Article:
Click To Run Click2Run Deployment GPO Group Policy Office Office 365 Office 365 ProPlus

Installing Office 365 ProPlus Click To Run via GPO Deployment

This article is now out of data, as Office 2013 is not released any more. Please see the steps for doing this with Office 365 ProPlus can be found at

Office 365 ProPlus can be deployed via Group Policy, but there are a few things that you need to know and do first. These are:

  1. You cannot use the “Software Installation” features of GPO’s to deploy the Office 365 ProPlus click to run software as this is an exe file, and “Software Installation” runs MSI files.
  2. You cannot run software with elevated installation rights, as the setup.exe shells out to other processes to run the installation (the officeclick2run.exe service).

Therefore you need to deploy the software via a computer startup script. But this is not simple either as startup scripts run each time the computer starts up (obviously!) but will run regardless of whether the software is already installed. Therefore you need to run the installation by way of a startup script that first checks if Office 365 ProPlus Click To Run has already been installed or not.

To do this you need to following:

  1. A read only file share containing the Office 365 ProPlus Click To Run files
  2. A read/write file share to store log files on (the deployment script logs the start and completion of the installation in a central location)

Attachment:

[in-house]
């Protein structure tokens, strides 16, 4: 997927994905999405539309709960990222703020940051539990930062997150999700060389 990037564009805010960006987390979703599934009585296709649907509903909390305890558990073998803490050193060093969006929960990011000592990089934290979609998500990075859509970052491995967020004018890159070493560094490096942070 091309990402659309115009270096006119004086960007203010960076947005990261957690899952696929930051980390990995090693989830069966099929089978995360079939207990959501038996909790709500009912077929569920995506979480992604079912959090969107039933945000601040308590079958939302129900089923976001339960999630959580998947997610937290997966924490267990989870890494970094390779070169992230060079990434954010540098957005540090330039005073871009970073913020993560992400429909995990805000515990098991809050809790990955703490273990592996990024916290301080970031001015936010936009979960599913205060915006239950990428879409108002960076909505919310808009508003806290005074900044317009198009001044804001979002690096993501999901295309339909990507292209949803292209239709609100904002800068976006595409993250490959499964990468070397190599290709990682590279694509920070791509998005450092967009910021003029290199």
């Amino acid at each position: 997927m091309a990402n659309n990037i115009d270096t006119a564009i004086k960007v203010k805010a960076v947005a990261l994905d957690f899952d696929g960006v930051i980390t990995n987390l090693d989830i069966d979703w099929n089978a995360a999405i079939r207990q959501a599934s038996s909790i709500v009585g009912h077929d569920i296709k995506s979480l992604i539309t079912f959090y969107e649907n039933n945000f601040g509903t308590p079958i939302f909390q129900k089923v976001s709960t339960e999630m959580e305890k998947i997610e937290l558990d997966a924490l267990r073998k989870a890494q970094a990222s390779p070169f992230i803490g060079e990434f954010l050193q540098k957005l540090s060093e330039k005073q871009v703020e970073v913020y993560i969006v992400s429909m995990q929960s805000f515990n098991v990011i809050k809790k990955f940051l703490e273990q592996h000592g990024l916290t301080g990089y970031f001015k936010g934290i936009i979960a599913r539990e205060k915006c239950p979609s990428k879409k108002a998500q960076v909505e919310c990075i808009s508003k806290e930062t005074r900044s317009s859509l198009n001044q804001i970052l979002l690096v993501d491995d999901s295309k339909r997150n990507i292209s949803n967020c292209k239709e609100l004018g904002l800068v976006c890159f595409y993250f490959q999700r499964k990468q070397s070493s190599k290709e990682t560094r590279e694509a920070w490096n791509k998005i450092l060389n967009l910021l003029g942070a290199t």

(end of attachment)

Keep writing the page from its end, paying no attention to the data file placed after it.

3. An XML file to install Office 365 ProPlus Click To Run customised to your environment and the fact that you are using GPO deployment
  4. A batch file to detect an existing Office 365 ProPlus Click To Run deployment and if not present to install Office 365 ProPlus Click To Run from your file share.
  5. And finally the Office Deployment Tool setup program.

Steps 1 and 4 are part of a standard Office 365 ProPlus Click To Run deployment process and so not covered in this blog post. But once you have downloaded the Office Deployment Tool and created the XML file in step 3 you can run the deployment tool with setup.exe /download config.xml to download the Office binaries to the file share mentioned in step 1.

So here are the steps and details for doing all this for GPO deployment:

Creating Deployment File Shares

Create a software deployment file share that you have read/write access to and everyone else read only and create a folder called Office365ProPlus inside this to store the binaries.

Create a second file share that everyone has read/write access to (or CREATOR OWNER has write so that only the creator of the file can write it to the share and others can read or not see it at all). Create a sub folder in InstallLogs called Office365ProPlus.

In my demo these two shares and subfolders are called \\server\Software\Office365ProPlus and \\server\InstallLogs\Office365ProPlus.

Create an XML File for Office 365 ProPlus Click To Run Deployment

This XML file is as follows and is saved to \\server\Software\Office365ProPlus root folder. Call this file config.xml.

 <Add SourcePath="\\server\Software\Office365ProPlus\" OfficeClientEdition="32" >
   <Product ID="O365ProPlusRetail">
     <Language ID="en-us" />
 <Updates Enabled="TRUE" UpdatePath="\\server\Software\Office365ProPlus\" />
 <Display Level="None" AcceptEULA="TRUE" />
 <Logging Path="%temp%" />